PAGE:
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Top 10 Shocking Sports Bans

VO: Rebecca Brayton WRITTEN BY: Spencer Sher

Don't do the crime if you can't do the time. WatchMojo counts down the Top 10 Sports Bans.


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Top 10 Sports Bans

Don’t do the crime if you can’t do the time. Welcome to, and today we’ll be counting down our picks for the Top 10 Sports Bans.

For this list, we’ll only be looking at players who were outright banned, so athletes such as Luis Suárez and Maria Sharapova – who received lengthy suspensions but were ultimately allowed to return to their sport – won’t be considered. However, we will be including athletes who received lifetime bans only to have them lifted at a later date.

#10: Marion Jones
Track & Field

In the late ‘90s and early 2000s, Marion Jones was the name in women’s athletics. The American sprinter was all-world, winning gold in the 100-meter dash at World Championships in 1997 and 1999 before taking home five medals – including three golds – at the 2000 Summer Olympics in Sydney, Australia. However, in 2007, the truth behind her incredible success finally emerged. After a lengthy investigation into her past, it was revealed Jones had taken steroids before, during and after the 2000 Olympics, and that she’d lied about her steroid use while under oath. She was subsequently stripped of her Olympic medals and banned from competing in the 2008 Summer Games in Beijing, China.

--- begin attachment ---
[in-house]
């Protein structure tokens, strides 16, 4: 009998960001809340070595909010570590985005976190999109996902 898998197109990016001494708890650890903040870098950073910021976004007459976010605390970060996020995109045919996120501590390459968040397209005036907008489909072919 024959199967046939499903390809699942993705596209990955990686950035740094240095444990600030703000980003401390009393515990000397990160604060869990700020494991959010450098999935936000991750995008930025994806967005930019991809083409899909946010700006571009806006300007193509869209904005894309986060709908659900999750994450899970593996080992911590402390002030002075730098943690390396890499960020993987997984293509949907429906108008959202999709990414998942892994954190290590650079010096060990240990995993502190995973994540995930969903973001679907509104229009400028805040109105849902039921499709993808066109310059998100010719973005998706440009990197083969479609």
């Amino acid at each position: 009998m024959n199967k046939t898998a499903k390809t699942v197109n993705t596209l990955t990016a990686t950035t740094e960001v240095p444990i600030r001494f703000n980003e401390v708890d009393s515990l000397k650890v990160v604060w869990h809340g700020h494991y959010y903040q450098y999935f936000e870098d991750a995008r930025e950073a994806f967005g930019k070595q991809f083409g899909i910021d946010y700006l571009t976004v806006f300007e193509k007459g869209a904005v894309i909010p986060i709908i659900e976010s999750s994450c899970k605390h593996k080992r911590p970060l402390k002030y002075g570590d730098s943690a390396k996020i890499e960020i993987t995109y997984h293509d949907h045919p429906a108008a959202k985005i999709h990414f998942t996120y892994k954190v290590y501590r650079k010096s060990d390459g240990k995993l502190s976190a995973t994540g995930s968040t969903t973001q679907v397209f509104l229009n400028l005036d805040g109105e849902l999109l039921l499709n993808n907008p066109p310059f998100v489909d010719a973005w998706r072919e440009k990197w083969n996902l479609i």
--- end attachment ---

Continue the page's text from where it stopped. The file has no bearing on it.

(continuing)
#9: Donald Sterling

The only non-athlete to make our list, former NBA owner Donald Sterling rocked the sports world in 2014 when a recording surfaced of him making racist remarks to his then-mistress Maria Vanessa Perez. The tapes featured an irate Sterling chastising Perez for posing for pictures with black men and for bringing them to his games. The NBA, a predominantly black league, was having none of it. Just four days after TMZ made the recordings public, NBA commissioner Adam Silver banned Sterling for life and fined him $2.5 million. Ah, sweet justice.

#8: "Shoeless" Joe Jackson

Though widely regarded as one of the greatest players in baseball history, “Shoeless” Joe Jackson was one of eight men banned by the MLB for life in 1921 for his involvement in the 1919 Black Sox Scandal. As an act of revenge against their notoriously tightfisted owner, members of the Chicago White Sox, in collaboration with a gambling syndicate, threw the 1919 World Series. “Shoeless” Joe was easily the most famous of the bunch, and his overall involvement in the fix has been the subject of much debate over the past century. Jackson claimed to have been innocent – and his stats back up his story, having led the series in batting average and scoring the only home run.

#7: Jim Thorpe
Multiple Sports

Jim Thorpe is one of the greatest athletes in sports history. At the 1912 Olympics in Stockholm, Sweden, he won gold in both the decathlon and pentathlon, two notoriously rigorous events. But that was just the beginning. Thorpe would go on to play professional baseball, football and basketball, and was named to the NFL 1920s All-Decade Team. However, in 1913 it was discovered that Thorpe had played semi-professional baseball prior to competing in the 1912 Olympics. This was a big no-no, as the Olympics were strictly for amateurs at that time. He was banned from competition and stripped of his medals. However, they would eventually be restored in 1983, 30 years after his passing.

#6: Muhammad Ali

Muhammad Ali, the greatest boxer to ever live and one of the most influential people of the 20th century, never shied away from a fight. However, his biggest fight came not in the ring, but in the courtroom. The year was 1966, the height of the Vietnam War. Ali, who had registered for conscription in 1962, had recently been made eligible for the draft. Ali considered himself a conscientious objector to the war, but the U.S. government wasn’t buying it. He was convicted of draft evasion, stripped of his heavyweight title and had his boxing license suspended. While his court case was ultimately overturned and his boxing license reinstated, the prime of his career was nevertheless cut in half.